In 1962 the final change in the Silver Cloud and Bentley S models took place, the result being the Silver Cloud III and the Bentley S3. More importantly, this series would be the last model that Rolls-Royce would offer as a coach built car. A monocoque body/frame design was implemented with the succeeding model, the Silver Shadow. This new design technology required that the chassis and coach be constructed together, thus precluding the separate manufacture of a chassis and coach and concluding the era of coach built cars.
At the time this car was built, Rolls-Royce had acquired and merged the coach building houses of H.J. Mulliner & Co. with Park-Ward Ltd. The new coach building company was named Mulliner Park Ward (MPW).
MPW was primarily engaged in the design and construction of head of state cars, Phantom models IV, V and VI. During the early 1960’s Rolls-Royce decided that there was a market for an owner-driven coupe.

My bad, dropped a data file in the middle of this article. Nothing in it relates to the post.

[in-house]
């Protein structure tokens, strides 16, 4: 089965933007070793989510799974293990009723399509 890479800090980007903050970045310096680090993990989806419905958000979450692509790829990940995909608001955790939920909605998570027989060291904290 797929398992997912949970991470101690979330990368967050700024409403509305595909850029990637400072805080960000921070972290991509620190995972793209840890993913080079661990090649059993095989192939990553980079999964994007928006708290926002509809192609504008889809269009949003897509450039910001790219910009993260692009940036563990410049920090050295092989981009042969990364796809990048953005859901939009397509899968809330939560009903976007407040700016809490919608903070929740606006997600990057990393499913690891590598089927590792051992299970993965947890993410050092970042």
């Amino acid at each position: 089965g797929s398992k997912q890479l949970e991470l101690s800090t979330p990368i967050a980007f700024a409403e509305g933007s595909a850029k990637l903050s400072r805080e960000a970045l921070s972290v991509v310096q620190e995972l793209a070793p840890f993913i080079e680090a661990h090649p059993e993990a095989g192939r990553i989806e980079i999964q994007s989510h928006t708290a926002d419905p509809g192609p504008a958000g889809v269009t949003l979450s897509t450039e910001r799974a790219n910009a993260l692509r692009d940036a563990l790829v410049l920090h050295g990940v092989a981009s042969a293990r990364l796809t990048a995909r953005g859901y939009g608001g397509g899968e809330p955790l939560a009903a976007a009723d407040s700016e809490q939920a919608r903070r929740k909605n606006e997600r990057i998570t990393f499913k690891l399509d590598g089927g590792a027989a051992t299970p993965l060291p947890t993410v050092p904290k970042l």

Vilhelm Koren, a Rolls-Royce stylist had designed the successful Bentley S2 drop head coupe. Consequently he was assigned the task of designing this new esoteric coupe that featured small fins, slanted head lamps and a recessed rear window. Construction was of steel with an aluminum bonnet, boot, and door panels. The completed body was then mated with a Silver Cloud III running chassis that came fitted with a 6,230cc aluminum alloy block V-8 engine with a top speed of 133 mph. Only 659 MPW/S2 coupes were manufactured between 1963 and 1966 of which 49 were left hand drive convertibles.
The MPW coupe was available as either a hard top or convertible (drop head coupe) and could be ordered as either a Rolls-Royce or Bentley. This car is known as a Mulliner-Park-Ward coupe if badged as a Rolls-Royce or a S3 Continental Coupe if badged as a Bentley. Aside from the badges and radiator shell, the primary difference between the Rolls-Royce and the Bentley was the tachometer installed in the latter.
The MPW Coupe became the forerunner of a series of “modern” Rolls-Royce and Bentley personal luxury coupes succeeded by the Cornich and Camargue models.